Archive for Franz Planer

Sage of the Sagebrush

Posted in FILM, MUSIC with tags , , , , , , , , , , , on December 2, 2014 by dcairns

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THE SCARF opens excitingly, with a fugitive on the run through the desert, the name ALCANTA emblazed across his back, marking him as a fugitive from a secure psychiatric hospital as clearly as the M on Peter Lorre’s shoulder marked him as murderer. The film is a late work by emigre E.A. Dupont, who had limited success in America after the triumphs of his German period and English excursion, VARIETE, MOULI ROUGE, ATLANTIK. He would be dead in five years, and his last projects, including the perverse THE NEANDERTHAL MAN, resound with the heavy tread of the somnambulist.

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Even for a German filmmaker, Dupont was always a very German filmmaker — I first encountered him in childhood, being mocked for the pregnant pauses of his Titanic movie (“The ship has less than ONE HOUR TO LIVE!”). Still, the portentous plod approach has a certain grandeur if you can suppress your giggles, and what we have here is a unique noir with amnesia, psychopathia sexualis, philosophy on a turkey ranch, and a crazy cast featuring John Ireland (he of the perfumed bullets), Mercedes McCambridge and Emlyn Williams, whose status as nutjob du jour is clinched immediately upon arrival by his habit of playing idly with a feather during every scene. A great scene-stealing idea I’m surprised I haven’t seen used elsewhere.

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The truly best stuff is early on, when grizzled recluse James Barton (equally grizzled and reclusive in YELLOW SKY) finds the fleeing asylum inmate Ireland and must decide whether to hand him over to the proper authorities. The same dilemma is faced later by singing waitress McCambridge (whose speaking voice, in those pre-EXORCIST days, smacks of Mickey Mouse, but turns out to carry a torch song rather effectively), and this leads to a moment of pure expressionism, as the neon sign of the sheriff’s office dissoves into $ signs. McCambridge first turns up as a windswept hitchhiker straight out of DETOUR, and like Tom Neal before him, the not very bright Ireland picks her up despite the fact that he’s on the lam and should really be keeping a low profile. But what man could resist that gurning face?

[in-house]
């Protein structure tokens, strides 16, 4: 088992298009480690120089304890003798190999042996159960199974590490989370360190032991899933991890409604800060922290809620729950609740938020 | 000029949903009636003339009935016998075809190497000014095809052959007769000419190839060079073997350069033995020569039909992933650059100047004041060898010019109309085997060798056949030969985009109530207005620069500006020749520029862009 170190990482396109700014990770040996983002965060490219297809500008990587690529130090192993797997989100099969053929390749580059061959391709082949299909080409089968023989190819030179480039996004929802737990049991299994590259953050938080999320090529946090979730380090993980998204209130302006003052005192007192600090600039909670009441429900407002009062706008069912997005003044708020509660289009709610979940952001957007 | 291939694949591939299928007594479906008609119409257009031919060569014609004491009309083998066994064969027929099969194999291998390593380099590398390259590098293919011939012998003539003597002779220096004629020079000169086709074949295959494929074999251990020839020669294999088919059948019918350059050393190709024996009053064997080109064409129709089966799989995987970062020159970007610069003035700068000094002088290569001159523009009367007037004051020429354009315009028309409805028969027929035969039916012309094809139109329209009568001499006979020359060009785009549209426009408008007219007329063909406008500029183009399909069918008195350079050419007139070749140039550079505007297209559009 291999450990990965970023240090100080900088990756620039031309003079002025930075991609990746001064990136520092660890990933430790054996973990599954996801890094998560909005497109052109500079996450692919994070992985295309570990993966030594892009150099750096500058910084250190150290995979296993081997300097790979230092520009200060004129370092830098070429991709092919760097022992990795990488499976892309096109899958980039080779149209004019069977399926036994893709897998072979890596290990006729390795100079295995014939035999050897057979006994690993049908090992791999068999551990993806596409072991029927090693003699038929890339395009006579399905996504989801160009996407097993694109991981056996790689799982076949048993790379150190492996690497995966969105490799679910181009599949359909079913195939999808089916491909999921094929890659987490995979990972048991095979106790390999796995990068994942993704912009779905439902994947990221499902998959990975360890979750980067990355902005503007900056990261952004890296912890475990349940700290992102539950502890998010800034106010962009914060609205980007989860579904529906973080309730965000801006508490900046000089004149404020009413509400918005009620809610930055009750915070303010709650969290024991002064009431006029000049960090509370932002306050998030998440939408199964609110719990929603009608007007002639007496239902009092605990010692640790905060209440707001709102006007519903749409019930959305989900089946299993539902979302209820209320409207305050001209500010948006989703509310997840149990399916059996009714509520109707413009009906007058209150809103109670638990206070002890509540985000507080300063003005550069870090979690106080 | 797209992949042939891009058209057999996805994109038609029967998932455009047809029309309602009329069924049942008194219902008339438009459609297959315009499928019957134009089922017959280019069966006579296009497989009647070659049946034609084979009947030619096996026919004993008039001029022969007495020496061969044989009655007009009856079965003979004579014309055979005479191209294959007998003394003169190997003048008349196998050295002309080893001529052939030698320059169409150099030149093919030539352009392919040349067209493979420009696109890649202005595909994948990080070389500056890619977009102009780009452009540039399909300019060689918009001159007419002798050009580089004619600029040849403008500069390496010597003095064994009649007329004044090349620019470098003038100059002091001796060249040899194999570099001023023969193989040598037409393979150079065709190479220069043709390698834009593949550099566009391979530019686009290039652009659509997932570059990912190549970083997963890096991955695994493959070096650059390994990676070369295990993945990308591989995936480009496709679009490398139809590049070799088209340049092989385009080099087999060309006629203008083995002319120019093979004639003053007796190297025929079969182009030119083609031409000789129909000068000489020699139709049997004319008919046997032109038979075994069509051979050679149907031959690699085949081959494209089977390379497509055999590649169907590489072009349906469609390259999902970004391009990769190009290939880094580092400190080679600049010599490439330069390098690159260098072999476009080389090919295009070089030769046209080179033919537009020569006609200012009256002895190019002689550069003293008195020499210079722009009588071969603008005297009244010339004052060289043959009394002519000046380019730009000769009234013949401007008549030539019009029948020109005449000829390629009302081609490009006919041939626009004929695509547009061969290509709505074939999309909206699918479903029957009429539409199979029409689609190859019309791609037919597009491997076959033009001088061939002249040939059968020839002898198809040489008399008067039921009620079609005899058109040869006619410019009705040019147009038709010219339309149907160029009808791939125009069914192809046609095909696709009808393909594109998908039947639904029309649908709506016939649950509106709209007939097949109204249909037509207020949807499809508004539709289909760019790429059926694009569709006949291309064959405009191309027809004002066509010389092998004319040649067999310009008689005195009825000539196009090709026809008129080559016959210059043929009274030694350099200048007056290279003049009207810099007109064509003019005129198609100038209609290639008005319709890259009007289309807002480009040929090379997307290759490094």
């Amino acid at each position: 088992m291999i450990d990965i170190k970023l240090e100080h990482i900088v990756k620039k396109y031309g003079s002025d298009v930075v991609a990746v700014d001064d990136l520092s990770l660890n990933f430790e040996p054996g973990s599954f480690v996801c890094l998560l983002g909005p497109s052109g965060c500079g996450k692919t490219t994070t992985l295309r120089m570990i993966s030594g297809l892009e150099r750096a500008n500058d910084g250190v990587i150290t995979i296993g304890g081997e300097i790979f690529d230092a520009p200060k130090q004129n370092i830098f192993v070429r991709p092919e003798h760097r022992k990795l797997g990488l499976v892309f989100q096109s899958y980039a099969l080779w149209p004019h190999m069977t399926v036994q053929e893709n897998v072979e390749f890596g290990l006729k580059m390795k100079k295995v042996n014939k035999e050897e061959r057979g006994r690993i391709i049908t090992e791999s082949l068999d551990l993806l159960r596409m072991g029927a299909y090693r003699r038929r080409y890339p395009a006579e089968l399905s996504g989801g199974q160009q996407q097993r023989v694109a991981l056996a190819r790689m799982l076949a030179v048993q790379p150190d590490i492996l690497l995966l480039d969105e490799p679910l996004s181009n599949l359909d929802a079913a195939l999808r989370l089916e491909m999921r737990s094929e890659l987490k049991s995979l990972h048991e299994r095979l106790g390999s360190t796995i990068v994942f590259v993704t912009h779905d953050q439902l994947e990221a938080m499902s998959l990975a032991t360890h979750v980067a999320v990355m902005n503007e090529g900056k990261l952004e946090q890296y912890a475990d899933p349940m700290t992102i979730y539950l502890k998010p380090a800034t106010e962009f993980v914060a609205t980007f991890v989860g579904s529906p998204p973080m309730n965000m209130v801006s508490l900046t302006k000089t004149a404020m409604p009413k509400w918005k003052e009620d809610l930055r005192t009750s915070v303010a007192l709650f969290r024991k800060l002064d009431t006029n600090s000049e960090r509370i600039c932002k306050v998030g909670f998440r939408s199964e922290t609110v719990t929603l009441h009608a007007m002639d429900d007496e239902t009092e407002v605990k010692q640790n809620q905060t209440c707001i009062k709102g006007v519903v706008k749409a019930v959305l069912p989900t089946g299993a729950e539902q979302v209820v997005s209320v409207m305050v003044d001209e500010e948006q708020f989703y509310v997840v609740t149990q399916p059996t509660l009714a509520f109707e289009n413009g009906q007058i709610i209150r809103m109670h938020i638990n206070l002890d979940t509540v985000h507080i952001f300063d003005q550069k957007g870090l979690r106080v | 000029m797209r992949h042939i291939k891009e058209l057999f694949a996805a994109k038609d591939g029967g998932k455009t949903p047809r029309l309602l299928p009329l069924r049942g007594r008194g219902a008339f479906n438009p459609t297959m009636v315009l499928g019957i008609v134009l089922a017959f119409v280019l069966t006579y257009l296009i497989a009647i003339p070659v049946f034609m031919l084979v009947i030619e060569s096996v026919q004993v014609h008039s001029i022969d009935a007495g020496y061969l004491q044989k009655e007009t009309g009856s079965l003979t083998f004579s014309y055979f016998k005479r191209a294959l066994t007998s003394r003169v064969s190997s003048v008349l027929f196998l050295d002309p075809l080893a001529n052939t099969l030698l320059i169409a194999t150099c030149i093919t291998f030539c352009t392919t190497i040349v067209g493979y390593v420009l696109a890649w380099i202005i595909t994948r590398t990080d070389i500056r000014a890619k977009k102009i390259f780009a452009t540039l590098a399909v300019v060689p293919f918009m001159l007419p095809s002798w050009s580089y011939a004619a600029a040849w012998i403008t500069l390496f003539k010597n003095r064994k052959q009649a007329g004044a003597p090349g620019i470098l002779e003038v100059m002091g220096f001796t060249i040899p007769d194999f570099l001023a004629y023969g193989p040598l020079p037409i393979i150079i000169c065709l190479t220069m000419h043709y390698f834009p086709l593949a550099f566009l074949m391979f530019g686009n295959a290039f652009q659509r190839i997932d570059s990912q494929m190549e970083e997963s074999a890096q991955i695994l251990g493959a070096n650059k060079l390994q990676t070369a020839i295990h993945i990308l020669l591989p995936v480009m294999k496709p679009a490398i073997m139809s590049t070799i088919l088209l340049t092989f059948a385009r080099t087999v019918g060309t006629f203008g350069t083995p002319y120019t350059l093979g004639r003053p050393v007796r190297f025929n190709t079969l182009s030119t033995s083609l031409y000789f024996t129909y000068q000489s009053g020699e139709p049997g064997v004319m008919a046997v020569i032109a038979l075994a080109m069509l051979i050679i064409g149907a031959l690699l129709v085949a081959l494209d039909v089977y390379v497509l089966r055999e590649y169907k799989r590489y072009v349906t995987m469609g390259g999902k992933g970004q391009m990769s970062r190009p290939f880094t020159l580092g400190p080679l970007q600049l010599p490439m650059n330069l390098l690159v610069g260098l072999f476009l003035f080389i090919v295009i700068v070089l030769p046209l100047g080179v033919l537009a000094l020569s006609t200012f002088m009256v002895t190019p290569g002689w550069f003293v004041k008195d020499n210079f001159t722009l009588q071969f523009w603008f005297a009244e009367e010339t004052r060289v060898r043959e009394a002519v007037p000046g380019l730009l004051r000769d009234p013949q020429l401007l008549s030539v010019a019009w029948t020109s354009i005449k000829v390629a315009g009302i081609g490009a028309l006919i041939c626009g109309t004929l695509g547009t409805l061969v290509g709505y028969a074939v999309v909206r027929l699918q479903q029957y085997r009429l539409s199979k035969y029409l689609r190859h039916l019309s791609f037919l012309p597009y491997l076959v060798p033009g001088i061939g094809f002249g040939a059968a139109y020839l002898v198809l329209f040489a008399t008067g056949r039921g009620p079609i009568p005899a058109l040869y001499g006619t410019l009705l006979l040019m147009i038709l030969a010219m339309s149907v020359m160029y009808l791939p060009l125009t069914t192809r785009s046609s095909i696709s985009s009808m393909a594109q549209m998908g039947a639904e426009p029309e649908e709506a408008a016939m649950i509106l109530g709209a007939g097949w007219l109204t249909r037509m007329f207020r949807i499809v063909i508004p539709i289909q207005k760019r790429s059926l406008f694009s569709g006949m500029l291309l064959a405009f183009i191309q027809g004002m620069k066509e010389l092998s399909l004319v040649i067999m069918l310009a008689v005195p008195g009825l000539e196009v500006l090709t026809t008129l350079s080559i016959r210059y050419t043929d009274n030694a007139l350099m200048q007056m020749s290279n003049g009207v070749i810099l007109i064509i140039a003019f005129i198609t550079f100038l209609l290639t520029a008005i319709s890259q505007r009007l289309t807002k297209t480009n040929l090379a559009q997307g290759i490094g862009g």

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It has shadowy photography by Franz Planer, whole shelves of dollar-book Freud (I yearned for a closeup of Emlyn Williams’ fruit-loop book-case), a pounding score by Herschel Burke Gilbert, and a script by Dupont that makes everybody a philosopher, from the turkey farming “sage of the sagebrush” to the lowliest bar-room brawler. I loved it. I thought it was swell.

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Fiends Without Faces

Posted in FILM with tags , , , , , , , , , , , , , , , , , , on October 7, 2008 by dcairns

A Fever Dream Double Feature

Without any conscious planning, we watched George A. Romero’s BRUISER and Robert Florey’s THE FACE BEHIND THE MASK in quick succession, two films feature blank-faced masks transfiguring criminal heroes. Both heroes also spend a bit of time standing around the docks of New York too, but that’s less significant than the thematic idea, expressed most articulately in Paul Verhoeven’s otherwise inane HOLLOW MAN: “It’s amazing what you’re capable of when you no longer have to look at yourself in the mirror.”

BRUISER was Romero’s comeback film, in a way, a small-scale and simple project that got him back in the game and led to the enjoyable and political LAND OF THE DEAD and DIARY OF THE DEAD. He’s making another zombie film now! So the film is a success purely in terms of delivering a valuable filmmaker back to productivity. But is it an artistic success?

BRUISER, which takes its name from the glamour magazine the hero (Jason Flemyng) works for (and that DOES seem rather an improbable name for a mag), as befits its style-mag subject, is possibly Romero’s mostly slickly handsome film. Lots of macro closeups of the hero’s appliances, like product shots in TV ads. Attractive, but also apt.